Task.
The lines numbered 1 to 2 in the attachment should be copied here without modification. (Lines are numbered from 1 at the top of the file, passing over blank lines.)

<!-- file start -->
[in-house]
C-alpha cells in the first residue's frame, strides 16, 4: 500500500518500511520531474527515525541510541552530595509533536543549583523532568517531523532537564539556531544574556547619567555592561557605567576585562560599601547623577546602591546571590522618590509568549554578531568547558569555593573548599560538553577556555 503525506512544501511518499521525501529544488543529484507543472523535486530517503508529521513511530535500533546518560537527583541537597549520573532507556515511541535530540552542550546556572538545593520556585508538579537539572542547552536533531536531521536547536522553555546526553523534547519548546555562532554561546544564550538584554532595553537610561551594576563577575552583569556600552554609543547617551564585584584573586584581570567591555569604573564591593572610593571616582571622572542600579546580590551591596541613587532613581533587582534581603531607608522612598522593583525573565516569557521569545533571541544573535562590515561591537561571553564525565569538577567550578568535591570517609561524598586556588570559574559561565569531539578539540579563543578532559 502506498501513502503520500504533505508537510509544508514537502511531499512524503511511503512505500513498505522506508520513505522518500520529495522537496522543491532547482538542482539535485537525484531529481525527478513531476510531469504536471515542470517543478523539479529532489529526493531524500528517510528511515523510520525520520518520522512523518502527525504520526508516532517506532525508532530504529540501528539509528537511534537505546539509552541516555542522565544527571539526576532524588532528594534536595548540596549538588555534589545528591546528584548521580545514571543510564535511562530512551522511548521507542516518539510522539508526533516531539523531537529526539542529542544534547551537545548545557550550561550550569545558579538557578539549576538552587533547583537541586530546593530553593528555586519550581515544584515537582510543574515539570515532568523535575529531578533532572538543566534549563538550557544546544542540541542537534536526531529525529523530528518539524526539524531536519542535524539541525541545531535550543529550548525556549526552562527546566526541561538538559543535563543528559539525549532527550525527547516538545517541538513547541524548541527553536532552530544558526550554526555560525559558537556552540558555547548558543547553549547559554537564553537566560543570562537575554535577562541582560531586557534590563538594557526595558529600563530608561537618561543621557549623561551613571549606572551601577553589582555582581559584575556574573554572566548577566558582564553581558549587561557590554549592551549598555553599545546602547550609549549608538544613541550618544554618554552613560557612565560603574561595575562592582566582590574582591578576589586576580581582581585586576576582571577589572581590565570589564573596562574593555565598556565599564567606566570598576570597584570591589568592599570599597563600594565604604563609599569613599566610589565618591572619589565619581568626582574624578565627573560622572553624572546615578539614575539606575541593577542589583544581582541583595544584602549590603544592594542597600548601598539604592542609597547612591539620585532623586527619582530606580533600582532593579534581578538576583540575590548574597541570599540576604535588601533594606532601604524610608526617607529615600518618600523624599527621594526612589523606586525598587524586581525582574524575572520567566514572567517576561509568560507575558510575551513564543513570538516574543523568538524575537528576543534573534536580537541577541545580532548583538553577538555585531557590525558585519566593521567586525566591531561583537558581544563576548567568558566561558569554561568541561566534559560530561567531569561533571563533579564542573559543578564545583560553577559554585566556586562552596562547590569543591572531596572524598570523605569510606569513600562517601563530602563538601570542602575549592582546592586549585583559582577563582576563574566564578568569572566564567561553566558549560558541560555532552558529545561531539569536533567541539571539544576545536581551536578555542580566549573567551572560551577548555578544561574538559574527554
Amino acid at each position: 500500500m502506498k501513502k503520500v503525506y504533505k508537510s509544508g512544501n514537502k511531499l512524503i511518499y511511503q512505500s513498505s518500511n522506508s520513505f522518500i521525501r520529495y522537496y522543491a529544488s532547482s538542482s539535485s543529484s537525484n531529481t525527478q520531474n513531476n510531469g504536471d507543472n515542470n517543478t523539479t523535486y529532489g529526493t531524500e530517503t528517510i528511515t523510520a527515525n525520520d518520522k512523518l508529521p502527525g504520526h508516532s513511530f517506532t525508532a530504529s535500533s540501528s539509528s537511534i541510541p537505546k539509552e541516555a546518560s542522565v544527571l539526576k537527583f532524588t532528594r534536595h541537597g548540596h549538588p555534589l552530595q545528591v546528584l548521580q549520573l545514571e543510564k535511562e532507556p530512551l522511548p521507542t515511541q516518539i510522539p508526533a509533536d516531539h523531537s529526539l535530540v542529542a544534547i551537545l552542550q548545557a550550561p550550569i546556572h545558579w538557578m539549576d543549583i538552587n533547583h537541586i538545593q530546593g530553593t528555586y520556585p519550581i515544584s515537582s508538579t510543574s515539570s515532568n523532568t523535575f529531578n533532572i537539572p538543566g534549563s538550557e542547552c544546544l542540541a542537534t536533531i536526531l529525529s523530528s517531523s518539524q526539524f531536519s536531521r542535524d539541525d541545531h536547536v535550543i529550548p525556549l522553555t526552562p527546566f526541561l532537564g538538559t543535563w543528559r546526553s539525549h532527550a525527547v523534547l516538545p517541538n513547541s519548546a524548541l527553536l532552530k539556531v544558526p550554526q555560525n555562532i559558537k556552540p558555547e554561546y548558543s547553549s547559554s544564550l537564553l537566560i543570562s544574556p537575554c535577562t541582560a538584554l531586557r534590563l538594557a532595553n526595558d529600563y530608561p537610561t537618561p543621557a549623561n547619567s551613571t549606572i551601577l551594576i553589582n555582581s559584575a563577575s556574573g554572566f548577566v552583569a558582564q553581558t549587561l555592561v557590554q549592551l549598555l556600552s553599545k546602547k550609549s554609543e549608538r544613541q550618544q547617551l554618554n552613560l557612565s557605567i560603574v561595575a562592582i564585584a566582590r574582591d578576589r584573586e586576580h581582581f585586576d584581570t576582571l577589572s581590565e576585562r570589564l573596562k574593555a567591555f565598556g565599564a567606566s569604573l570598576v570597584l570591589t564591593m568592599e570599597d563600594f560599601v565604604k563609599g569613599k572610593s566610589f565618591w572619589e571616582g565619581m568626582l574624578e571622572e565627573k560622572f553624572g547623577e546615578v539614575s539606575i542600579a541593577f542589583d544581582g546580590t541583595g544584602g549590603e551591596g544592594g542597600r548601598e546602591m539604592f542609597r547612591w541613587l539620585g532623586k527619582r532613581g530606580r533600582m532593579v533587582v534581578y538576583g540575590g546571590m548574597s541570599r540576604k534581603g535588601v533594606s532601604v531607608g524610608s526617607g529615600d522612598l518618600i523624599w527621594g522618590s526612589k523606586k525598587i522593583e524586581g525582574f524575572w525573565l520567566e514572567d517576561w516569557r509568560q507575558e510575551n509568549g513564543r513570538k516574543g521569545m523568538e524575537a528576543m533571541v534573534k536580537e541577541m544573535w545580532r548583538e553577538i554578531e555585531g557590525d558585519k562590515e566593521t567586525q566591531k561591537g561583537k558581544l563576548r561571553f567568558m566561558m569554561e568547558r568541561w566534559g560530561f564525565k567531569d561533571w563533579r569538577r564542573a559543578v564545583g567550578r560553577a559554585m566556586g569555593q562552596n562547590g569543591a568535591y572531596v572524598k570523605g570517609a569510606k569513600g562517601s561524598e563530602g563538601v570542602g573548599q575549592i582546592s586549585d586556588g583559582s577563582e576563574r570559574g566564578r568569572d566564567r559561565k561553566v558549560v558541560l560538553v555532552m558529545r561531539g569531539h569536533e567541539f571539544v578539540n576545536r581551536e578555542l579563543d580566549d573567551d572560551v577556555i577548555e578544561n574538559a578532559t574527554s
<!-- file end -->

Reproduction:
[in-house]
C-alpha cells in the first residue's frame, strides 16, 4: 500500500518500511520531474527515525541510541552530595509533536543549583523532568517531523532537564539556531544574556547619567555592561557605567576585562560599601547623577546602591546571590522618590509568549554578531568547558569555593573548599560538553577556555 503525506512544501511518499521525501529544488543529484507543472523535486530517503508529521513511530535500533546518560537527583541537597549520573532507556515511541535530540552542550546556572538545593520556585508538579537539572542547552536533531536531521536547536522553555546526553523534547519548546555562532554561546544564550538584554532595553537610561551594576563577575552583569556600552554609543547617551564585584584573586584581570567591555569604573564591593572610593571616582571622572542600579546580590551591596541613587532613581533587582534581603531607608522612598522593583525573565516569557521569545533571541544573535562590515561591537561571553564525565569538577567550578568535591570517609561524598586556588570559574559561565569531539578539540579563543578532559 502506498501513502503520500504533505508537510509544508514537502511531499512524503511511503512505500513498505522506508520513505522518500520529495522537496522543491532547482538542482539535485537525484531529481525527478513531476510531469504536471515542470517543478523539479529532489529526493531524500528517510528511515523510520525520520518520522512523518502527525504520526508516532517506532525508532530504529540501528539509528537511534537505546539509552541516555542522565544527571539526576532524588532528594534536595548540596549538588555534589545528591546528584548521580545514571543510564535511562530512551522511548521507542516518539510522539508526533516531539523531537529526539542529542544534547551537545548545557550550561550550569545558579538557578539549576538552587533547583537541586530546593530553593528555586519550581515544584515537582510543574515539570515532568523535575529531578533532572538543566534549563538550557544546544542540541542537534536526531529525529523530528518539524526539524531536519542535524539541525541545531535550543529550548525556549526552562527546566526541561538538559543535563543528559539525549532527550525527547516538545517541538513547541524548541527553536532552530544558526550554526555560525559558537556552540558555547548558543547553549547559554537564553537566560543570562537575554535577562541582560531586557534590563538594557526595558529600563530608561537618561543621557549623561551613571549606572551601577553589582555582581559584575556574573554572566548577566558582564553581558549587561557590554549592551549598555553599545546602547550609549549608538544613541550618544554618554552613560557612565560603574561595575562592582566582590574582591578576589586576580581582581585586576576582571577589572581590565570589564573596562574593555565598556565599564567606566570598576570597584570591589568592599570599597563600594565604604563609599569613599566610589565618591572619589565619581568626582574624578565627573560622572553624572546615578539614575539606575541593577542589583544581582541583595544584602549590603544592594542597600548601598539604592542609597547612591539620585532623586527619582530606580533600582532593579534581578538576583540575590548574597541570599540576604535588601533594606532601604524610608526617607529615600518618600523624599527621594526612589523606586525598587524586581525582574524575572520567566514572567517576561509568560507575558510575551513564543513570538516574543523568538524575537528576543534573534536580537541577541545580532548583538553577538555585531557590525558585519566593521567586525566591531561583537558581544563576548567568558566561558569554561568541561566534559560530561567531569561533571563533579564542573559543578564545583560553577559554585566556586562552596562547590569543591572531596572524598570523605569510606569513600562517601563530602563538601570542602575549592582546592586549585583559582577563582576563574566564578568569572566564567561553566558549560558541560555532552558529545561531539569536533567541539571539544576545536581551536578555542580566549573567551572560551577548555578544561574538559574527554